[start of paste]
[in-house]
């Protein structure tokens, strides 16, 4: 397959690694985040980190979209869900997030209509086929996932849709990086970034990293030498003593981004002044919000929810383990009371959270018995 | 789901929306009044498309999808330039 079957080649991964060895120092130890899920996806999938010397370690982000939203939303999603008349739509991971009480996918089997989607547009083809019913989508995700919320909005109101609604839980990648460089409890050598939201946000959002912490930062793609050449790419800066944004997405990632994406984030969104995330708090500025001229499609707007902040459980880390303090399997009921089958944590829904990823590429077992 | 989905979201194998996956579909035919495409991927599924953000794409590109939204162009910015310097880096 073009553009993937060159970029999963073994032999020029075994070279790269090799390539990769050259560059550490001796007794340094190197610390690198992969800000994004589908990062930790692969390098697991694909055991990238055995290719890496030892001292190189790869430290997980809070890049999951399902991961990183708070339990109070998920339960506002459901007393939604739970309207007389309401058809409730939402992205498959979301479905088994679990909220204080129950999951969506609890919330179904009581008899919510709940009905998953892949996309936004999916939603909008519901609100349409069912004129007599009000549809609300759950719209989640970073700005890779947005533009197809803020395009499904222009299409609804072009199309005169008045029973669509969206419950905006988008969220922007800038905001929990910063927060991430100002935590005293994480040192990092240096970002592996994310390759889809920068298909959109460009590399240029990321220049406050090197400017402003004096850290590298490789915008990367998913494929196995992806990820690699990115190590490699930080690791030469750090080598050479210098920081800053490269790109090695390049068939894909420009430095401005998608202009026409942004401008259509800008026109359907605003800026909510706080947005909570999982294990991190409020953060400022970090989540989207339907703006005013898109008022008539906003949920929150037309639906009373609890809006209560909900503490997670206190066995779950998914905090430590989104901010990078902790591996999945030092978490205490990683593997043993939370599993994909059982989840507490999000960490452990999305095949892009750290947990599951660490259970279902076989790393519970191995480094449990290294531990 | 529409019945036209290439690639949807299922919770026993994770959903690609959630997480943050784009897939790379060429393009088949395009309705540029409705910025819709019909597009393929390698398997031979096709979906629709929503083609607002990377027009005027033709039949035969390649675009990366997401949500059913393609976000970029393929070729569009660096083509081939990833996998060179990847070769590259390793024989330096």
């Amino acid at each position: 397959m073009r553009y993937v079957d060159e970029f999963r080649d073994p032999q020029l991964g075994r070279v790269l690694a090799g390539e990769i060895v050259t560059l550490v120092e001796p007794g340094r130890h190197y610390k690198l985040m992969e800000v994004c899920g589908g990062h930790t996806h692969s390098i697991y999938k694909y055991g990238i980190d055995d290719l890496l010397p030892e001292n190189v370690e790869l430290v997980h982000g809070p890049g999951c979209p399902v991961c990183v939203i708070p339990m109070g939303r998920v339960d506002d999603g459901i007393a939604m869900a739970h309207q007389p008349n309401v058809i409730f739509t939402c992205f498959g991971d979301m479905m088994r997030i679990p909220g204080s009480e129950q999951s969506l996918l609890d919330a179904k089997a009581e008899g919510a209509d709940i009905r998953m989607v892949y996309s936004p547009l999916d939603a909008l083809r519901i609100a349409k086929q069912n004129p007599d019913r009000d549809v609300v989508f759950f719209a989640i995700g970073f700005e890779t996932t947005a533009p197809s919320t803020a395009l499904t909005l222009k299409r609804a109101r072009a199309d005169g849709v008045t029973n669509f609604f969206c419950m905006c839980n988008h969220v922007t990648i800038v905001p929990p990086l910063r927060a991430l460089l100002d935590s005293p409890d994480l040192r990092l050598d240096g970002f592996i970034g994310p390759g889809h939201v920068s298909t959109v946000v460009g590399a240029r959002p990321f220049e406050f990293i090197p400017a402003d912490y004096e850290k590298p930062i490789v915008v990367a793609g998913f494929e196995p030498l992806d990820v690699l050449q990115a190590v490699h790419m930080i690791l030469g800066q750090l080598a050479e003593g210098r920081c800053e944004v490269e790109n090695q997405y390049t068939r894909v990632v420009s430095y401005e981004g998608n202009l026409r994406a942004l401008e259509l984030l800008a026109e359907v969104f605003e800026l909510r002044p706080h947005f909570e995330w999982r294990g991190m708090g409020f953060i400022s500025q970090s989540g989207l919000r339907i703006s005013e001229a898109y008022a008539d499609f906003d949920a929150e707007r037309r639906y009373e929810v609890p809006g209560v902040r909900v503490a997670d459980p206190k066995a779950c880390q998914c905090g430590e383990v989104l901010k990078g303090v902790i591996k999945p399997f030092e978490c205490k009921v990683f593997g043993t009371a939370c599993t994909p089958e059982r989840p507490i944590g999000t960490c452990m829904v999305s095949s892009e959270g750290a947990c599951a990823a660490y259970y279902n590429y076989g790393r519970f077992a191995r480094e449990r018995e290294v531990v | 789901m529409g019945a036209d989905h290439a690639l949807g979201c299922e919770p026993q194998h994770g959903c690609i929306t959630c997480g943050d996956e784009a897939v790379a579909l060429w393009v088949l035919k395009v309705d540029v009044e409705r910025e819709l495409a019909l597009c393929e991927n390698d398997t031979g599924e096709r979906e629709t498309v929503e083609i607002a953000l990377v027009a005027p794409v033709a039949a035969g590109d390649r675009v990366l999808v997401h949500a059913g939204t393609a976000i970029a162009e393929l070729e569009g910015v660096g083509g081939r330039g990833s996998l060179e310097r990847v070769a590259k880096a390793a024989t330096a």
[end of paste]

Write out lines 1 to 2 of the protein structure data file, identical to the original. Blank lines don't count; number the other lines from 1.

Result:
[in-house]
């Protein structure tokens, strides 16, 4: 397959690694985040980190979209869900997030209509086929996932849709990086970034990293030498003593981004002044919000929810383990009371959270018995 | 789901929306009044498309999808330039 079957080649991964060895120092130890899920996806999938010397370690982000939203939303999603008349739509991971009480996918089997989607547009083809019913989508995700919320909005109101609604839980990648460089409890050598939201946000959002912490930062793609050449790419800066944004997405990632994406984030969104995330708090500025001229499609707007902040459980880390303090399997009921089958944590829904990823590429077992 | 989905979201194998996956579909035919495409991927599924953000794409590109939204162009910015310097880096 073009553009993937060159970029999963073994032999020029075994070279790269090799390539990769050259560059550490001796007794340094190197610390690198992969800000994004589908990062930790692969390098697991694909055991990238055995290719890496030892001292190189790869430290997980809070890049999951399902991961990183708070339990109070998920339960506002459901007393939604739970309207007389309401058809409730939402992205498959979301479905088994679990909220204080129950999951969506609890919330179904009581008899919510709940009905998953892949996309936004999916939603909008519901609100349409069912004129007599009000549809609300759950719209989640970073700005890779947005533009197809803020395009499904222009299409609804072009199309005169008045029973669509969206419950905006988008969220922007800038905001929990910063927060991430100002935590005293994480040192990092240096970002592996994310390759889809920068298909959109460009590399240029990321220049406050090197400017402003004096850290590298490789915008990367998913494929196995992806990820690699990115190590490699930080690791030469750090080598050479210098920081800053490269790109090695390049068939894909420009430095401005998608202009026409942004401008259509800008026109359907605003800026909510706080947005909570999982294990991190409020953060400022970090989540989207339907703006005013898109008022008539906003949920929150037309639906009373609890809006209560909900503490997670206190066995779950998914905090430590989104901010990078902790591996999945030092978490205490990683593997043993939370599993994909059982989840507490999000960490452990999305095949892009750290947990599951660490259970279902076989790393519970191995480094449990290294531990 | 529409019945036209290439690639949807299922919770026993994770959903690609959630997480943050784009897939790379060429393009088949395009309705540029409705910025819709019909597009393929390698398997031979096709979906629709929503083609607002990377027009005027033709039949035969390649675009990366997401949500059913393609976000970029393929070729569009660096083509081939990833996998060179990847070769590259390793024989330096």